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From: David Abrahams (dave_at_[hidden])
Date: 2004-05-27 17:35:52

Andreas Huber <ah2003_at_[hidden]> writes:

>> Exits happen before entries, and you can't undo an exit; that's
>> status quo. If you get arrive at the point where an entry is about
>> to fail, then the preceding exit didn't fail, so the possibility of
>> a failing exit has no impact.
> As I have tried to explain before: The problem lies in the fact that
> you can have multiple exit actions called in a row before entry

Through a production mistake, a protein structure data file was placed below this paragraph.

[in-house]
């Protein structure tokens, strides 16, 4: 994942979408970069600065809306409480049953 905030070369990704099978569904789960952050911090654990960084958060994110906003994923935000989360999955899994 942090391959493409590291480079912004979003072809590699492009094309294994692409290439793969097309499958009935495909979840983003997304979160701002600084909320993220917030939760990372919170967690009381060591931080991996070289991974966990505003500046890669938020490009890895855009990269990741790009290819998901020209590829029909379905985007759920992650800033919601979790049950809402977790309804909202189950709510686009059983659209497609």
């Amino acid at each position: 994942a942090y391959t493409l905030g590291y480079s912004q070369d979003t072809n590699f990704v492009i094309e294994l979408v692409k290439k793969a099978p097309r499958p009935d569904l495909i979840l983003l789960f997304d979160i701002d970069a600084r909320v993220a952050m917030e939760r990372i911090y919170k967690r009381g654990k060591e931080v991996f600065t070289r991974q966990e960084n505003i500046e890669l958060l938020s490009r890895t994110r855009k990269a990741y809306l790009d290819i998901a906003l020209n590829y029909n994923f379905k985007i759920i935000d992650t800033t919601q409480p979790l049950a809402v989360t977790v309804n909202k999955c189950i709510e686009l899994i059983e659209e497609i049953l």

> actions are called. If e.g. the second of those exit actions fails
> (the first one succeeded) then your state machine is in an invalid
> state from where it is impossible to recover. What exactly is the
> loophole/problem/circularity in this reasoning?

It seems to me that part of the problem lies in how you define
"recover". You seem to think that if an *entry* action fails after
exiting a state there is a sensible meaning of "recover" that can
always be achieved, while if a (2nd) exit action fails in the same
circumstances no sensible recovery is possible. I don't understand
how that can be, but as I've said many times, I'm probably missing

Dave Abrahams
Boost Consulting

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